Leafy elodea

Leafy elodea (Egeria densa) is a submerged aquatic perennial weed that grows in shallow, slow-moving or stationary water bodies which are rich in nutrients. It is native to parts of South America and occurs mainly in southern New South Wales and south-east Queensland.

This sub-project will import the promising candidate biocontrol agent for leafy elodea, the leaf-mining fly Hydrellia egeriae, from South Africa where it has been released, into a containment facility in Australia. Once a culture of the fly is established, host-specificity testing will be performed with five Australian native species closely related to the target weed. Leafy elodea belongs to the family Hydrocharitaceae, which contains genera that are grouped into two clades. Leafy elodea is grouped into Clade B, which has a few species/genera native to Australia (e.g. Blyxa, Ottelia). Clade A also comprises species/genera native to Australia (e.g. Hydrilla, Vallisneria). Five native species across both clades which are accessible and have a geographical distribution that overlaps that of the target weed will be selected for testing using replicated lifecycle completion trials under no-choice condition.

If a non-target species supports development of the fly in more than two replicates across the no-choice trials, then choice trials with that species will be performed. If the fly develops on a species in choice trials, then continuation trials will be set-up with that species to fully assess risks. If one or more of the native species are shown to support a population of the fly over several generations in the continuation trials, the culture will be terminated, and this candidate agent will not be pursued further. If, however, the trials demonstrate that the fly does not pose a threat to the tested native species, a proposal will be developed for testing additional species relevant to the Australian context to gather all necessary information to apply for its release in Australia.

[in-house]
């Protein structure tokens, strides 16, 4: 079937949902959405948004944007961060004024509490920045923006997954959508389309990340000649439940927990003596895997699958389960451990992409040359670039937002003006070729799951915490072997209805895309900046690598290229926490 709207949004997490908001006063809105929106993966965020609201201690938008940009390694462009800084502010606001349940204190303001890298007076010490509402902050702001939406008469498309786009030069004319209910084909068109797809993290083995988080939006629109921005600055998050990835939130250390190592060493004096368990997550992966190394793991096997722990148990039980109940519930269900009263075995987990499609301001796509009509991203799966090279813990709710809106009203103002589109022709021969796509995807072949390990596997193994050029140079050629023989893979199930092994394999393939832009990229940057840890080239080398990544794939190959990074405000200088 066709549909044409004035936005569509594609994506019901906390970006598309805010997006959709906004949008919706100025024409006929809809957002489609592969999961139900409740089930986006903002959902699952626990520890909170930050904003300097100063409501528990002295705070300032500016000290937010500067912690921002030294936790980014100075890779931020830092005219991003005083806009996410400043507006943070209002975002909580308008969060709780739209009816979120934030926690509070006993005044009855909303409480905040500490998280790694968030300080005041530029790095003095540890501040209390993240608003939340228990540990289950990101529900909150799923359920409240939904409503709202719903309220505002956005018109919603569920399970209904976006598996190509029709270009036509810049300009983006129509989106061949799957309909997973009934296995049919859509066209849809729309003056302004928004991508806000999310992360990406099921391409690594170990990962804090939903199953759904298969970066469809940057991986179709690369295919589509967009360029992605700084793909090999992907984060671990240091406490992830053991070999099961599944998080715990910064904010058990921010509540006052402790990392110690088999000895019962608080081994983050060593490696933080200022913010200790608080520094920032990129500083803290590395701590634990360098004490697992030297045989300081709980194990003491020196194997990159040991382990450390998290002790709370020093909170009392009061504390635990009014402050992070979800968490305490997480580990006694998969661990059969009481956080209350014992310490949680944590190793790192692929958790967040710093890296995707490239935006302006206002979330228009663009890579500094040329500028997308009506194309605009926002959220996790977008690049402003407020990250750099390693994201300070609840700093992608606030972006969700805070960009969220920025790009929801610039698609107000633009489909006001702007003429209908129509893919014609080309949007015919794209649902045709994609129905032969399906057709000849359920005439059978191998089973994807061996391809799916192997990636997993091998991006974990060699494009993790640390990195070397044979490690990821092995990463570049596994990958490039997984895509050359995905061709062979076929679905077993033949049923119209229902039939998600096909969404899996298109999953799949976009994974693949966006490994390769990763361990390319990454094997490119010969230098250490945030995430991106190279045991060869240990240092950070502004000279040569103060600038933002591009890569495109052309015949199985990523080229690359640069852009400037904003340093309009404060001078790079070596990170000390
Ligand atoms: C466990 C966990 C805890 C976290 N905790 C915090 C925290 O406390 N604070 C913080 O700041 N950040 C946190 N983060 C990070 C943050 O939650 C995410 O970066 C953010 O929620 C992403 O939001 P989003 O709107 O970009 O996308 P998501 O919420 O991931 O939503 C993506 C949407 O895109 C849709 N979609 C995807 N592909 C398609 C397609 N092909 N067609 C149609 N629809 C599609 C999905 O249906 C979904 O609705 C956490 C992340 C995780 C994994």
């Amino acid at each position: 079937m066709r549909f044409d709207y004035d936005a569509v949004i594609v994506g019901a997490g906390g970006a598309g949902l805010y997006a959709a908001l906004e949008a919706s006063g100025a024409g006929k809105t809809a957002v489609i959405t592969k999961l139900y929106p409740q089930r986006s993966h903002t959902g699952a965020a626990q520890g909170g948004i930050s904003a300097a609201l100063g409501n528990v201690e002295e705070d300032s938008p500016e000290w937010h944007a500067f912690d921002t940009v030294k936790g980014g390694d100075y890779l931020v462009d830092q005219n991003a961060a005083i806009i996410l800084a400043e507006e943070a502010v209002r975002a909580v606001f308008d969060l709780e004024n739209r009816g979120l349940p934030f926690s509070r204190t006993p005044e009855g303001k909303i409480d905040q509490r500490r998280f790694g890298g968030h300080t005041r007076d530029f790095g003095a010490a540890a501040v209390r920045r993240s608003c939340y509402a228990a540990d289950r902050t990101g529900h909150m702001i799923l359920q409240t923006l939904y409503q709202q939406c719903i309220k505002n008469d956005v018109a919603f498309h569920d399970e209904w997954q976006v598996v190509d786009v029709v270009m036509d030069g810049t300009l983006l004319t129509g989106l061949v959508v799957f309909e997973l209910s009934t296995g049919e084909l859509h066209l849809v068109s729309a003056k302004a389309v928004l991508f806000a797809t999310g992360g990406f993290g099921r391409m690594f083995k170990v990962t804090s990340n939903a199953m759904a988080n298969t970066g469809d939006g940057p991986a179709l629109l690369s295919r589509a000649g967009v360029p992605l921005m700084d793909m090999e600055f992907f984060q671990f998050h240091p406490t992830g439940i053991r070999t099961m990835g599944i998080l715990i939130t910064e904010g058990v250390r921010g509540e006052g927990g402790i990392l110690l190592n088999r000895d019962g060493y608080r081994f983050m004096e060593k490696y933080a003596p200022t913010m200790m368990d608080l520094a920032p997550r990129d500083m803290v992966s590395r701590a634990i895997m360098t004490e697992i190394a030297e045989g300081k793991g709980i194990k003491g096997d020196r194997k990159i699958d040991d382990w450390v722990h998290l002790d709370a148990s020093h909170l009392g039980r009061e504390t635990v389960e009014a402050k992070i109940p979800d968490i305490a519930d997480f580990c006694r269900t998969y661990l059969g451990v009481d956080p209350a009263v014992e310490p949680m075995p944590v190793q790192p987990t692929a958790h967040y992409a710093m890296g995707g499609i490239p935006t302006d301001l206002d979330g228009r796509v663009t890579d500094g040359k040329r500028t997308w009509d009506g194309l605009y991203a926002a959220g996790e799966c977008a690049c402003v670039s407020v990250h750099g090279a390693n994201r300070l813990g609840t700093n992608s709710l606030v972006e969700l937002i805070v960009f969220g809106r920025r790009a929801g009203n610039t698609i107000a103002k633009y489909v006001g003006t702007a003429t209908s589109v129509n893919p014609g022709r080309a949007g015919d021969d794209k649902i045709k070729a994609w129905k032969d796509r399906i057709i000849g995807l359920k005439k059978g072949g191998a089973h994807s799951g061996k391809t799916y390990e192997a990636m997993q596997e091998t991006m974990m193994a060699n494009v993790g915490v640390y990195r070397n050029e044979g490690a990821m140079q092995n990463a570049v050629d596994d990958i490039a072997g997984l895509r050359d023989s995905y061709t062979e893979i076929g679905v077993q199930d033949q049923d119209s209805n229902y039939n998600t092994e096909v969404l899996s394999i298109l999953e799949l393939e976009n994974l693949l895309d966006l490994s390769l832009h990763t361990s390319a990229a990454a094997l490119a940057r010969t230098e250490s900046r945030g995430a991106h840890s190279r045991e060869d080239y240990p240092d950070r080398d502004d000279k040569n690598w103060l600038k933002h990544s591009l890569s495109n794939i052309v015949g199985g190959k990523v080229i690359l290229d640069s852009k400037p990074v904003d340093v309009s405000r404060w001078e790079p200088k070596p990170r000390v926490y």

Kumaran Nagalingam of CSIRO is leading this sub-project.

An infestation of leafy elodea (Egeria densa) (Photo: Rebecca Coventry, NSW WeedWise).


Why is the weed a problem?

Leafy elodea invades slow-moving waterbodies to depths of around seven metres, where it restricts water flow, increases siltation, reduces aquatic biodiversity, and interferes with recreation activities. It spreads via stem pieces broken from the main plant and seed production has not been recorded in Australia where only male plants occur.

How is the weed currently managed?

Mechanical harvesting of leafy elodea is used to reduce the bulk of the weed, but plant eventually regrows. Increasing and varying water flows and reducing nutrient inputs into the invaded waterbodies are required to achieve long-term management of leafy elodea. Herbicidal treatment is possible, but since the weed is in waterways only limited options are available.

For more detail see https://weeds.dpi.nsw.gov.au/Weeds/Leafyelodea

Previous research

The leaf-mining fly Hydrellia egeriae, that originates in South America, was found to only complete development on another Egeria sp. and on two Elodea species in host-specificity testing performed in Argentina and the USA. It has, however, been deemed unsuitable for continued research in the USA because Elodea canadensis, on which the fly can complete development, is a native species in North America. It is noteworthy that Egeria and its closely related genus Elodea do not contain any native Australian species.

The leaf-mining fly was first released in 2018 in South Africa. Despite experiencing some parasitism, the fly is confirmed established at all three sites where it has been released (J. Coetzee, Rhodes University, pers. comm.). Damage on the weed is notable at a site where multiple releases have been made. The fly has been observed to inflict severe damage on the weed during mass-rearing.

Trust-funded sub-project

The key activities of the sub-project are to:

  • Import the leaf-mining fly fly into an Australian quarantine facility and establish/maintain a culture.
  • Conduct replicated no-choice trials with the fly with each of five non-target species closely related to the target weed. Depending on results perform subsequent choice/continuation trials.